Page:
Merit Management Group, LP v. FTI Consulting, Inc., No. 16-784 (2018)
Today, in a unanimous decision, the Supreme Court held in Merit Management Group, LP v. FTI Consulting, Inc. 1 that the “safe harbor” for settlement payments under Section 546(e) of the Bankruptcy Code does not bar a trustee from avoiding a transfer made through a financial institution intermediary when the “overarching” transfer that the trustee seeks to avoid was not made by, to or for the benefit of such financial institution or other entity to which the Section 546(e) safe harbor applies, but instead ultimately was made between two parties not otherwise shielded by the provisions of the statute.2 The Merit Management decision enhances a trustee’s ability to recover preferential or constructively fraudulent transfers in a bankruptcy proceeding and, thus, is likely to have substantial practical ramifications.
The Merit Management case arose out of an effort by an entity called Valley View Downs to develop a horse-racing track and casino in Pennsylvania. To increase its odds of securing the last available harness-racing license, Valley View decided to acquire its competitor, Bedford Downs Management Corporation. To consummate the transaction, Valley View entered into an escrow agreement and a settlement agreement by which Valley View agreed to pay Bedford Downs $55 million for all of its stock.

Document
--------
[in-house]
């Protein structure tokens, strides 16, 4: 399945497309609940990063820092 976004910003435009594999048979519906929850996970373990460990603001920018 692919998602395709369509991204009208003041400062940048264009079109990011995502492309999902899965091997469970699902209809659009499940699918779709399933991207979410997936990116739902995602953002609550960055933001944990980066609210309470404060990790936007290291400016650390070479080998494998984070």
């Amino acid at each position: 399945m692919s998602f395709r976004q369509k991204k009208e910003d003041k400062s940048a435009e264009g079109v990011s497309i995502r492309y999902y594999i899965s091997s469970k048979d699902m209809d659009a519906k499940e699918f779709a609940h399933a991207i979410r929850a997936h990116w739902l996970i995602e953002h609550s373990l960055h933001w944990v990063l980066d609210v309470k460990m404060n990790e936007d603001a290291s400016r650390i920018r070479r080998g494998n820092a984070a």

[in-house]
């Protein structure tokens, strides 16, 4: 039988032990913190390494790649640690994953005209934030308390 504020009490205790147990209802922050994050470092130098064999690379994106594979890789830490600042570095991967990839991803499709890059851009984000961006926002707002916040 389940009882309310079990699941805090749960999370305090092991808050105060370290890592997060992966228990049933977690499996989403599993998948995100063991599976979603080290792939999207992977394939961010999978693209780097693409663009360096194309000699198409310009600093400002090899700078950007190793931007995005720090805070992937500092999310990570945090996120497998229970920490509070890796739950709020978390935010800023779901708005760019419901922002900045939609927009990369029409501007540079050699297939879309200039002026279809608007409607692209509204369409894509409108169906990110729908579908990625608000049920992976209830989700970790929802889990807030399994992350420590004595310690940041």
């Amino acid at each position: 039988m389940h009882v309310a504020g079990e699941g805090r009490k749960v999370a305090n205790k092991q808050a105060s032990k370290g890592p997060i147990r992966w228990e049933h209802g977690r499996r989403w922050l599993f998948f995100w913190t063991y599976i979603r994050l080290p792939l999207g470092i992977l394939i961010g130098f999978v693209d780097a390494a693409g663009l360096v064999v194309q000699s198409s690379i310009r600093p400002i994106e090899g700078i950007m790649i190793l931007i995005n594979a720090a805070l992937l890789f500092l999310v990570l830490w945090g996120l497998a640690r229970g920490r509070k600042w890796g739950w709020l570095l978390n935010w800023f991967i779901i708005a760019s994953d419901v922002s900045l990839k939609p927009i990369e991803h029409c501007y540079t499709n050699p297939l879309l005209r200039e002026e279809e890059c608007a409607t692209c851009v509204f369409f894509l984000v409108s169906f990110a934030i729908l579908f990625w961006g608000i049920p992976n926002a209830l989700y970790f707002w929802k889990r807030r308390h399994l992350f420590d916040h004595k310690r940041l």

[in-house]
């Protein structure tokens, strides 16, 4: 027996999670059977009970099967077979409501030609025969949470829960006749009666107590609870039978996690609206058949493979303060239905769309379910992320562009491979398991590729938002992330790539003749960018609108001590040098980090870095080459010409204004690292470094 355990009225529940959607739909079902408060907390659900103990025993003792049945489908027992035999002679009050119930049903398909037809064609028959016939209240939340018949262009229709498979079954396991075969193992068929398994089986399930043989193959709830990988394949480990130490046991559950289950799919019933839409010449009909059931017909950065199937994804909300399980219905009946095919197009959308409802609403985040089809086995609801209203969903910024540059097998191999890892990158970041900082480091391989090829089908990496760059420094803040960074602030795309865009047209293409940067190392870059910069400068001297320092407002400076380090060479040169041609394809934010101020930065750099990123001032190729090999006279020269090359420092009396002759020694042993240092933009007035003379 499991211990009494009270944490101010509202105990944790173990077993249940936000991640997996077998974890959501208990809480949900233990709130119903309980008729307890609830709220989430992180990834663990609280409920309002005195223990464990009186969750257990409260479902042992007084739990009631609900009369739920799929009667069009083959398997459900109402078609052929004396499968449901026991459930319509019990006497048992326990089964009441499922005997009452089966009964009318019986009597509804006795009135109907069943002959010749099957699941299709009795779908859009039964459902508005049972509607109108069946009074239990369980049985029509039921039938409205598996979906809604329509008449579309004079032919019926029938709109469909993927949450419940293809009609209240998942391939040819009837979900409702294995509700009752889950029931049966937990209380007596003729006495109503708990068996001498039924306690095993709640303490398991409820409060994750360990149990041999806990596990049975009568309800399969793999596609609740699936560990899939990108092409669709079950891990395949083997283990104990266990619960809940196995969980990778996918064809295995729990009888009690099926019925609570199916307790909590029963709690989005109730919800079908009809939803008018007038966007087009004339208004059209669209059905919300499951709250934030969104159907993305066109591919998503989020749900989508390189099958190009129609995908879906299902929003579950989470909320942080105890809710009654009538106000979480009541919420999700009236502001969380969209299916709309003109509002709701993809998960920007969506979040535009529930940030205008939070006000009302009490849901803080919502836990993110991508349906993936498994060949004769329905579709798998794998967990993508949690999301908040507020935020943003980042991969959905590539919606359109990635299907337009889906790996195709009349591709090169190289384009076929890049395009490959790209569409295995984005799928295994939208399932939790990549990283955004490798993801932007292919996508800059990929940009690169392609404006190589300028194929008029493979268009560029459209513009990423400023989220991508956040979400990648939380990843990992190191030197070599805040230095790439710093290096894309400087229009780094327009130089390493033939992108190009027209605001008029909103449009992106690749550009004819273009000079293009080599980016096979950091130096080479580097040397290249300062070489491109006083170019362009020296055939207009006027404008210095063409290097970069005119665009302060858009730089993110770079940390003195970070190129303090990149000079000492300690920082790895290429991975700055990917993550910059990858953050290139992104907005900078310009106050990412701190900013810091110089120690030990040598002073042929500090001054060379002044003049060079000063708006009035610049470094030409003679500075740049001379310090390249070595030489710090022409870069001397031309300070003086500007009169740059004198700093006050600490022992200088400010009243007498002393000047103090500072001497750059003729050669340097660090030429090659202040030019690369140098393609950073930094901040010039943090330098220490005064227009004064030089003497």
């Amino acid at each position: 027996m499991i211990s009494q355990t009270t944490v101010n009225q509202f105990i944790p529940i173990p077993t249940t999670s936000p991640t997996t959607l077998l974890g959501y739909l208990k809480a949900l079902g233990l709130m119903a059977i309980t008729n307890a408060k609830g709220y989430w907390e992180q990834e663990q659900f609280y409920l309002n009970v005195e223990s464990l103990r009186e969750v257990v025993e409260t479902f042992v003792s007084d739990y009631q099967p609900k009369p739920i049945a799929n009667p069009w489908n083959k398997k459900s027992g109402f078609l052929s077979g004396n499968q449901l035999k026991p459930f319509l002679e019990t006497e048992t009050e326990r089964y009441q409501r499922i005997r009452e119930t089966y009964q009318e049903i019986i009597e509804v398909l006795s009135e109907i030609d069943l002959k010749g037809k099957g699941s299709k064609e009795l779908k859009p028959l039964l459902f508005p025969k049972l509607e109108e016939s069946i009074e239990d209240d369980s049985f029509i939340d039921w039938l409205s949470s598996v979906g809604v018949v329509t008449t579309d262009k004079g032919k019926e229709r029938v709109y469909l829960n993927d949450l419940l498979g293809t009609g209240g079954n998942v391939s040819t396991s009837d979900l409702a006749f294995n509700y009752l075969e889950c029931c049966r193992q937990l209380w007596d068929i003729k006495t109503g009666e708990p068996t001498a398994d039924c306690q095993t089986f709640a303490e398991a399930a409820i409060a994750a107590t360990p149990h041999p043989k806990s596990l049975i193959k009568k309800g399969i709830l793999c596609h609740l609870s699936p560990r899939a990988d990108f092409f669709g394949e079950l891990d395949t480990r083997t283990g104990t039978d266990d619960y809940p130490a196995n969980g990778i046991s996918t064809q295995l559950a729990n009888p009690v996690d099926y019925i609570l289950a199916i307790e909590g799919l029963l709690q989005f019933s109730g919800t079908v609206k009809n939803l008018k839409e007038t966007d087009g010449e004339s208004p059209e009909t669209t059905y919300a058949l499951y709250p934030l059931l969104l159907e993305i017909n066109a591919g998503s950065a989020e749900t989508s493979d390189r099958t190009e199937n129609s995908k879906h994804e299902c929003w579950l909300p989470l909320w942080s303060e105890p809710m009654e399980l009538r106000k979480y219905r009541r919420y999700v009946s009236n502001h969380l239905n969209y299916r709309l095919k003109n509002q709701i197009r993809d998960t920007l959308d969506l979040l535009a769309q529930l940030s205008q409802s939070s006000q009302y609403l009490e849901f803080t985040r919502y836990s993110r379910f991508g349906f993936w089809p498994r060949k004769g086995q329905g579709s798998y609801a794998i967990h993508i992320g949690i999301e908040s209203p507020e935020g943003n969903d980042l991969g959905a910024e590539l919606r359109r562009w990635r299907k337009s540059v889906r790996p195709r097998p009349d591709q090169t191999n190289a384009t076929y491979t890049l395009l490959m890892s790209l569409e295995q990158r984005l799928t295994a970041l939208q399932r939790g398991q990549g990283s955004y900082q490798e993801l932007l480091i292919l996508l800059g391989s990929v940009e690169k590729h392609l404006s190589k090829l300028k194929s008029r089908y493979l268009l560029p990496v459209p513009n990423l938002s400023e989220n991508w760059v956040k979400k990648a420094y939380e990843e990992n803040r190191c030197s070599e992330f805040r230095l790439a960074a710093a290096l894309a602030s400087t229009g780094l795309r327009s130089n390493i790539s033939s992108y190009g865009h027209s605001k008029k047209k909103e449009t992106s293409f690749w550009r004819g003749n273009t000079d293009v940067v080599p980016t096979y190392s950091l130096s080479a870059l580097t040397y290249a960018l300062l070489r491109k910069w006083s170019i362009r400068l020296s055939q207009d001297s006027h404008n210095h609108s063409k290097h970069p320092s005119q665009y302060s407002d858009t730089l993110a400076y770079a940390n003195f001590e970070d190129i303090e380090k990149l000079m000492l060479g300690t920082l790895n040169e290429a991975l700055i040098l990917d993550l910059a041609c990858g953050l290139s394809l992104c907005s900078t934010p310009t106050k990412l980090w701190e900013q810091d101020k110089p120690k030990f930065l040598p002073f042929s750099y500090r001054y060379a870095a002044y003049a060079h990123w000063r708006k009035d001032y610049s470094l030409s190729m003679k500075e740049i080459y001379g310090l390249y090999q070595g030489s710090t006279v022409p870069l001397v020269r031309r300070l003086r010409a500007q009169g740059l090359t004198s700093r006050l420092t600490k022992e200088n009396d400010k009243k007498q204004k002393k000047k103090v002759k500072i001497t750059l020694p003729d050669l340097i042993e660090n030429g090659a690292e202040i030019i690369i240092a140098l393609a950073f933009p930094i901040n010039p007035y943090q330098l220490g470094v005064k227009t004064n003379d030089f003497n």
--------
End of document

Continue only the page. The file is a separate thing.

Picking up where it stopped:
Merit Management Group, LP held about 30 percent of Bedford Downs’ stock, so it ultimately received around $16.5 million in the transaction. Valley View made the transfers to Merit through Credit Suisse, which was financing the acquisition as part of a larger transaction, and Citizens Bank of Pennsylvania, which had agreed to serve as a third-party escrow agent for the transaction. Credit Suisse wired the $55 million to Citizens Bank, which then disbursed the funds to the shareholders of Bedford Downs, including two installments totaling approximately $16.5 million, to Merit.